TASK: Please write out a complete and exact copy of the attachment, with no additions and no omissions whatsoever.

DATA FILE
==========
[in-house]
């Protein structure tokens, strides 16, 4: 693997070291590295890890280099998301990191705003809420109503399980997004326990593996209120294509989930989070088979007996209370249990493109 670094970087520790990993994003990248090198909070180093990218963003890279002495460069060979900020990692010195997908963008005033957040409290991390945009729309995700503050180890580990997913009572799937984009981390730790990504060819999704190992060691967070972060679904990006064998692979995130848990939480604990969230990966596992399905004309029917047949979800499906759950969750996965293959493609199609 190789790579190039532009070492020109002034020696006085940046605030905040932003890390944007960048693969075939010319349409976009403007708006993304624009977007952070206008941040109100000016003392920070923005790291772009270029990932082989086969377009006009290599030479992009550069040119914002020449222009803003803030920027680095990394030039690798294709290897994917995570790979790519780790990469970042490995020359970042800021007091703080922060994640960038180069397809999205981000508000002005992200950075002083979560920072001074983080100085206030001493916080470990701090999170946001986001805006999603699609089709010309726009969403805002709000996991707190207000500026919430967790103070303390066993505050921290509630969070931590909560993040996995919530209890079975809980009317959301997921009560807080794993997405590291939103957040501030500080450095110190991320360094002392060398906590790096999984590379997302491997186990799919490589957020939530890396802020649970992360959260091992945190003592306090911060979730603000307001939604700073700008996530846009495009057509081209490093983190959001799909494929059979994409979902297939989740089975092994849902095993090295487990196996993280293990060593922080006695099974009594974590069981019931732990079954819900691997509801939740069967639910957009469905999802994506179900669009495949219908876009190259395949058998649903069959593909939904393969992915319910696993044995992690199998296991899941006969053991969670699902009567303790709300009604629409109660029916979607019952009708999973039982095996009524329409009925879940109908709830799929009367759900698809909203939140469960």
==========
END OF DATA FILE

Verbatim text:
[in-house]
């Protein structure tokens, strides 16, 4: 693997070291590295890890280099998301990191705003809420109503399980997004326990593996209120294509989930989070088979007996209370249990493109 670094970087520790990993994003990248090198909070180093990218963003890279002495460069060979900020990692010195997908963008005033957040409290991390945009729309995700503050180890580990997913009572799937984009981390730790990504060819999704190992060691967070972060679904990006064998692979995130848990939480604990969230990966596992399905004309029917047949979800499906759950969750996965293959493609199609 190789790579190039532009070492020109002034020696006085940046605030905040932003890390944007960048693969075939010319349409976009403007708006993304624009977007952070206008941040109100000016003392920070923005790291772009270029990932082989086969377009006009290599030479992009550069040119914002020449222009803003803030920027680095990394030039690798294709290897994917995570790979790519780790990469970042490995020359970042800021007091703080922060994640960038180069397809999205981000508000002005992200950075002083979560920072001074983080100085206030001493916080470990701090999170946001986001805006999603699609089709010309726009969403805002709000996991707190207000500026919430967790103070303390066993505050921290509630969070931590909560993040996995919530209890079975809980009317959301997921009560807080794993997405590291939103957040501030500080450095110190991320360094002392060398906590790096999984590379997302491997186990799919490589957020939530890396802020649970992360959260091992945190003592306090911060979730603000307001939604700073700008996530846009495009057509081209490093983190959001799909494929059979994409979902297939989740089975092994849902095993090295487990196996993280293990060593922080006695099974009594974590069981019931732990079954819900691997509801939740069967639910957009469905999802994506179900669009495949219908876009190259395949058998649903069959593909939904393969992915319910696993044995992690199998296991899941006969053991969670699902009567303790709300009604629409109660029916979607019952009708999973039982095996009524329409009925879940109908709830799929009367759900698809909203939140469960």